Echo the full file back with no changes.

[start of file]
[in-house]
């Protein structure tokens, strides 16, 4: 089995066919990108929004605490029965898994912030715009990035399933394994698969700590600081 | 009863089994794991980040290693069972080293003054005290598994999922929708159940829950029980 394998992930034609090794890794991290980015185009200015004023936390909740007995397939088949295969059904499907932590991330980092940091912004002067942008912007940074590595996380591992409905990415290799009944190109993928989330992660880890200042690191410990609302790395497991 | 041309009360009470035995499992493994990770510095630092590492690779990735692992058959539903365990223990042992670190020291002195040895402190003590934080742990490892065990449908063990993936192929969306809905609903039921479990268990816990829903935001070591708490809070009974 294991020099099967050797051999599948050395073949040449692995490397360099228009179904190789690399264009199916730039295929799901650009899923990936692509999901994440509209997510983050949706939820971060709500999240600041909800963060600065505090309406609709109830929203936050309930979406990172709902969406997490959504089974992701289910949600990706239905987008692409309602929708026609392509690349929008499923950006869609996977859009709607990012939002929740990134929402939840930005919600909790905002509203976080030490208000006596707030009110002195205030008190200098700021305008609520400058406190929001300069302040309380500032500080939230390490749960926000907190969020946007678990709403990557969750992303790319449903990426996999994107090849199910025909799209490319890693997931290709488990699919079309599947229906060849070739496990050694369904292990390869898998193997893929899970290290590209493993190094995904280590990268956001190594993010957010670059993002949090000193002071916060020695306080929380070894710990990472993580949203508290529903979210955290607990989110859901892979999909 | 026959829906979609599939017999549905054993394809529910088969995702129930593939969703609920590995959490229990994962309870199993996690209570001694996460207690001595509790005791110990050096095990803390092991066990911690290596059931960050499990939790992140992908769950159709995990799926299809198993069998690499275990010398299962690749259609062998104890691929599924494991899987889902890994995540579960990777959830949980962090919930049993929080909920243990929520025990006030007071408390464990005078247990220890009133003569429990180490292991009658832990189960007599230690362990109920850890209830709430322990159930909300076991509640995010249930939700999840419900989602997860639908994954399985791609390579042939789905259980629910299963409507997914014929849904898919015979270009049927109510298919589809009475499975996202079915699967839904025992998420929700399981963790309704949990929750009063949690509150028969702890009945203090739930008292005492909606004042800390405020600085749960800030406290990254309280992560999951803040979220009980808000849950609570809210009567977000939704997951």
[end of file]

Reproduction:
[in-house]
């Protein structure tokens, strides 16, 4: 089995066919990108929004605490029965898994912030715009990035399933394994698969700590600081 | 009863089994794991980040290693069972080293003054005290598994999922929708159940829950029980 394998992930034609090794890794991290980015185009200015004023936390909740007995397939088949295969059904499907932590991330980092940091912004002067942008912007940074590595996380591992409905990415290799009944190109993928989330992660880890200042690191410990609302790395497991 | 041309009360009470035995499992493994990770510095630092590492690779990735692992058959539903365990223990042992670190020291002195040895402190003590934080742990490892065990449908063990993936192929969306809905609903039921479990268990816990829903935001070591708490809070009974 294991020099099967050797051999599948050395073949040449692995490397360099228009179904190789690399264009199916730039295929799901650009899923990936692509999901994440509209997510983050949706939820971060709500999240600041909800963060600065505090309406609709109830929203936050309930979406990172709902969406997490959504089974992701289910949600990706239905987008692409309602929708026609392509690349929008499923950006869609996977859009709607990012939002929740990134929402939840930005919600909790905002509203976080030490208000006596707030009110002195205030008190200098700021305008609520400058406190929001300069302040309380500032500080939230390490749960926000907190969020946007678990709403990557969750992303790319449903990426996999994107090849199910025909799209490319890693997931290709488990699919079309599947229906060849070739496990050694369904292990390869898998193997893929899970290290590209493993190094995904280590990268956001190594993010957010670059993002949090000193002071916060020695306080929380070894710990990472993580949203508290529903979210955290607990989110859901892979999909 | 026959829906979609599939017999549905054993394809529910088969995702129930593939969703609920590995959490229990994962309870199993996690209570001694996460207690001595509790005791110990050096095990803390092991066990911690290596059931960050499990939790992140992908769950159709995990799926299809198993069998690499275990010398299962690749259609062998104890691929599924494991899987889902890994995540579960990777959830949980962090919930049993929080909920243990929520025990006030007071408390464990005078247990220890009133003569429990180490292991009658832990189960007599230690362990109920850890209830709430322990159930909300076991509640995010249930939700999840419900989602997860639908994954399985791609390579042939789905259980629910299963409507997914014929849904898919015979270009049927109510298919589809009475499975996202079915699967839904025992998420929700399981963790309704949990929750009063949690509150028969702890009945203090739930008292005492909606004042800390405020600085749960800030406290990254309280992560999951803040979220009980808000849950609570809210009567977000939704997951």